At Johannesburg, November 26, 27, 28, 29, 30. Drawn. Toss: South Africa. Test debut: C. R. Matthews.
After four tense, hard-fought days, the match was deprived of the climax it deserved on the fifth by a negative approach from both captains. Two incidents shaped its course as South Africa redeemed an appalling start to their first innings. Rhodes was 28 when umpire Bucknor decided that he had not been run out by a direct hit by Srinath from mid-off. Television showed that Rhodes failed to make his ground by some six inches. Bucknor, who was poorly positioned, declined to call upon the third umpire's replay facilities, though the Indians pleaded with him to do so. Rhodes went on to make 91. The second significant event came when South Africa were reduced to three front-line bowlers: Pringle's eye socket bone was fractured when he top-edged a ball from Srinath into his face.
Superb swing bowling from Prabhakar was mainly responsible for South Africa crumbling to 26 for four on what was then a hard, pacy pitch. It later became slower, with only a suspicion of uneven bounce. The scoreline could have been worse: Rhodes gave a hard chance to More off Prabhakar before he scored. Unruffled by this or the run-out controversy, Rhodes shared useful stands with Cronje and McMillan, and was finally leg-before to Kumble after batting with a mixture of perkiness and resolution. McMillan chose his strokes with sound common sense and was even closer to a maiden Test hundred when he was last out, lifting a short ball to long leg.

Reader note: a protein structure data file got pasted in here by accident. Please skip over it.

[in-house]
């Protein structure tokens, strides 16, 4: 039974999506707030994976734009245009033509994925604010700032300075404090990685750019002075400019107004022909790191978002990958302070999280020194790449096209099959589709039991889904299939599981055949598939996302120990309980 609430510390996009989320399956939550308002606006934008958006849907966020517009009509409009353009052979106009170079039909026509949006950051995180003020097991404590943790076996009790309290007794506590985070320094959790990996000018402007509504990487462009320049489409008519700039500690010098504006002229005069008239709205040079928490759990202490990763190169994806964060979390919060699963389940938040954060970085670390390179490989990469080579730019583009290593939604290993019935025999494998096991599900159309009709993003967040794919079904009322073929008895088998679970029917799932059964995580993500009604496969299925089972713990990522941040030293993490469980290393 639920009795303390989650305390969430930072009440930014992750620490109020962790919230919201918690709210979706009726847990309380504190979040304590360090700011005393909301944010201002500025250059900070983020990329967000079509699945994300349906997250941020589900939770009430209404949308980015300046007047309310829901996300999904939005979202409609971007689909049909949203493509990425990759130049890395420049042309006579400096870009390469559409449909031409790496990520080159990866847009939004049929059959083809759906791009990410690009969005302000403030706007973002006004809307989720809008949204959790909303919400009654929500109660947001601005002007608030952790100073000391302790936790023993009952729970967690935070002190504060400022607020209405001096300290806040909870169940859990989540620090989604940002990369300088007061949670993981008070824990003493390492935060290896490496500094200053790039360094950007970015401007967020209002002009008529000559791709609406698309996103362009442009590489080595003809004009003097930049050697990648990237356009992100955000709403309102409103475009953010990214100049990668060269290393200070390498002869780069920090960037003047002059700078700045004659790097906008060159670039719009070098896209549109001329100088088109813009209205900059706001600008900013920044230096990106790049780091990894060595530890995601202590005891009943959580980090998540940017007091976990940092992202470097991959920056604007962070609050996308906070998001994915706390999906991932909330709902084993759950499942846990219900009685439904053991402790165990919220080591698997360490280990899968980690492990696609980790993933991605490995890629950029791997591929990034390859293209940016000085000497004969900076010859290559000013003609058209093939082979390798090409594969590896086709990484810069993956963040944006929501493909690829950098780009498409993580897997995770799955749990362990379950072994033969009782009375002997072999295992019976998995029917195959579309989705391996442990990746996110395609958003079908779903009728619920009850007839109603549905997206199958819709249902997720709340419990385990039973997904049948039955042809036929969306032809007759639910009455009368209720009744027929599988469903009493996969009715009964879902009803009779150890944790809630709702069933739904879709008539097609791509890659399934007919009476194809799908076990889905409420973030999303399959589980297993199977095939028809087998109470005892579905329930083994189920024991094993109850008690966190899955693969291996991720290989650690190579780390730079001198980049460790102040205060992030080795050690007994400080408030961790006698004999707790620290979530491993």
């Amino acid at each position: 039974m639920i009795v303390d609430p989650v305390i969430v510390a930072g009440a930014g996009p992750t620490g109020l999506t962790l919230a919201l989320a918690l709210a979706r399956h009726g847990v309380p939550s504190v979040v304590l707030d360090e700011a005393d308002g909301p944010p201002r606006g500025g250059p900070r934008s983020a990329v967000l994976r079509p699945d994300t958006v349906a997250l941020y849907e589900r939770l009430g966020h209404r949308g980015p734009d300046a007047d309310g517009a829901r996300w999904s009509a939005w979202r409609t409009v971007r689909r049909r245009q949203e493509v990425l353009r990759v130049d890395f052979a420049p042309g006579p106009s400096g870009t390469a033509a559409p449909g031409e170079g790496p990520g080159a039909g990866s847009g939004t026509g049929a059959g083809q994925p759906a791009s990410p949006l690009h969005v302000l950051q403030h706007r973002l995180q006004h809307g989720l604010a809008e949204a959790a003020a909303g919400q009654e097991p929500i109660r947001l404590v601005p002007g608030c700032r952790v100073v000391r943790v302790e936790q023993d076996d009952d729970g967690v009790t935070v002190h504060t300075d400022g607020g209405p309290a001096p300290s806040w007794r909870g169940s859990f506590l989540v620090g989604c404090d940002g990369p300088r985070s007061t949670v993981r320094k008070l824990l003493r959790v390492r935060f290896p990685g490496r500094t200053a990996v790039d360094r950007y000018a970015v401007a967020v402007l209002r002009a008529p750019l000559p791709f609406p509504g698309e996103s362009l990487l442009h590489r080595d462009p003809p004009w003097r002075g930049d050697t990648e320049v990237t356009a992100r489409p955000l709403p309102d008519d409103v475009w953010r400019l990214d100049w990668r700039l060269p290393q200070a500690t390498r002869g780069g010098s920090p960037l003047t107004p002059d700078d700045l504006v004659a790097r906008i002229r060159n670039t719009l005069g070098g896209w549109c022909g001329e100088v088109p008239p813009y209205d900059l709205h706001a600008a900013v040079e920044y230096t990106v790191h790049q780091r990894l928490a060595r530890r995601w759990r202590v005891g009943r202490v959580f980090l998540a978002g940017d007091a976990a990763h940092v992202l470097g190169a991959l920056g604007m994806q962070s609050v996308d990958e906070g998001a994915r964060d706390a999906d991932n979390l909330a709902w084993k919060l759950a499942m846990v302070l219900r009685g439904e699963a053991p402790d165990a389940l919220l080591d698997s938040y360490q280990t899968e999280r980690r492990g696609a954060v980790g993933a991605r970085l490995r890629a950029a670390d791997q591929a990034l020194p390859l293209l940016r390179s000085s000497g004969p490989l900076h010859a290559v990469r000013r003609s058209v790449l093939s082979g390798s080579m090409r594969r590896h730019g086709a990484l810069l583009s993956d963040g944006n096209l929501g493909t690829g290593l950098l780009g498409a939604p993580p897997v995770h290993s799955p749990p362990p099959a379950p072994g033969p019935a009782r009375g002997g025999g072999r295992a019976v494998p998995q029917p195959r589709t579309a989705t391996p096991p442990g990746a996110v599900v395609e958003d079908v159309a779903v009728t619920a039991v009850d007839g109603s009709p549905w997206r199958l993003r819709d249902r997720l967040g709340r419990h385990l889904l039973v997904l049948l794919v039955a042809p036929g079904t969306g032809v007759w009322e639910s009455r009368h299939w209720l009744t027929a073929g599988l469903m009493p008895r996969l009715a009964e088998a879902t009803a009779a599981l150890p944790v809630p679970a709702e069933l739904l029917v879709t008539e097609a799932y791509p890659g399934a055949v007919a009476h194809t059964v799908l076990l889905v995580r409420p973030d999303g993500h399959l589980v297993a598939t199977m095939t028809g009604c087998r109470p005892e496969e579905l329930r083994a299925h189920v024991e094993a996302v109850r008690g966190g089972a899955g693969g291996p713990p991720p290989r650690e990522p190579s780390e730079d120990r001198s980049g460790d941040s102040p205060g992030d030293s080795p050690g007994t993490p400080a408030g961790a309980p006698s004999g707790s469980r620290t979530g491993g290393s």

The depleted South African attack, led by McMillan and Matthews, quickly had India in trouble, with Tendulkar providing the only resistance. He made a streaky start against Donald and at ten should have been caught in the slips, but always tried to wrest the initiative. When 33 he became, at 19 years 217 days, the youngest batsman to reach 1,000 Test runs, displacing Kapil Dev (21 years 27 days in 1979-80). Tendulkar was less positive on the third morning but completed his fourth Test hundred shortly after lunch.
South Africa had gained a lead of 65, but from the start of their second innings were too slow in consolidating it. A lengthy spell from Kumble never allowed them to break free on the fourth day. Kumble finished with six for 53. He seldom turned the ball much but his brisk top-spin and googlies came through at varying heights out of the rough. Richardson, the night-watchman, stayed two and a half hours for his fifty, but wickets fell when an attempt was finally made to accelerate. India required a further 303 on the fifth day to win. Their lack of ambition became clear when they added only 41 before lunch, with Shastri making three scoring strokes. Early in the afternoon they lost four wickets for five runs: Jadeja, Azharuddin and Shastri all played poor strokes and Tendulkar was beaten by Donald's pace. But Wessels retained defensive field placings as Manjrekar and Amre stood firm. A crowd of 80,000 included 21,000 on the Saturday, when the president of the African National Congress, Nelson Mandela, was present, and 26,000 on Sunday.